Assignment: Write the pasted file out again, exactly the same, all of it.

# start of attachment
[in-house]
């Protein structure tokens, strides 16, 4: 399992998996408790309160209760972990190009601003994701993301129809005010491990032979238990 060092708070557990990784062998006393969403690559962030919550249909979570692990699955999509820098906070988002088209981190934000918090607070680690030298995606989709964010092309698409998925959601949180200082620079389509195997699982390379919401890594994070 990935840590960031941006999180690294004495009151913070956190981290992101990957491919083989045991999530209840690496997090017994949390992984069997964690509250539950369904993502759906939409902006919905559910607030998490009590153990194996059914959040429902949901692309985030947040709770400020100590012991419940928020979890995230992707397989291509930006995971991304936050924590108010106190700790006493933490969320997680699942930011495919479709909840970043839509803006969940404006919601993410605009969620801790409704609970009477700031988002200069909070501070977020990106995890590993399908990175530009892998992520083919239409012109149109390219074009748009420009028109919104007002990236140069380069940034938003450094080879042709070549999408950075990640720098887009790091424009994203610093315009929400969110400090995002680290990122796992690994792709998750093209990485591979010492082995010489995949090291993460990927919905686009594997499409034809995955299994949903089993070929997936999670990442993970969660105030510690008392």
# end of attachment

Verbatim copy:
[in-house]
């Protein structure tokens, strides 16, 4: 399992998996408790309160209760972990190009601003994701993301129809005010491990032979238990 060092708070557990990784062998006393969403690559962030919550249909979570692990699955999509820098906070988002088209981190934000918090607070680690030298995606989709964010092309698409998925959601949180200082620079389509195997699982390379919401890594994070 990935840590960031941006999180690294004495009151913070956190981290992101990957491919083989045991999530209840690496997090017994949390992984069997964690509250539950369904993502759906939409902006919905559910607030998490009590153990194996059914959040429902949901692309985030947040709770400020100590012991419940928020979890995230992707397989291509930006995971991304936050924590108010106190700790006493933490969320997680699942930011495919479709909840970043839509803006969940404006919601993410605009969620801790409704609970009477700031988002200069909070501070977020990106995890590993399908990175530009892998992520083919239409012109149109390219074009748009420009028109919104007002990236140069380069940034938003450094080879042709070549999408950075990640720098887009790091424009994203610093315009929400969110400090995002680290990122796992690994792709998750093209990485591979010492082995010489995949090291993460990927919905686009594997499409034809995955299994949903089993070929997936999670990442993970969660105030510690008392």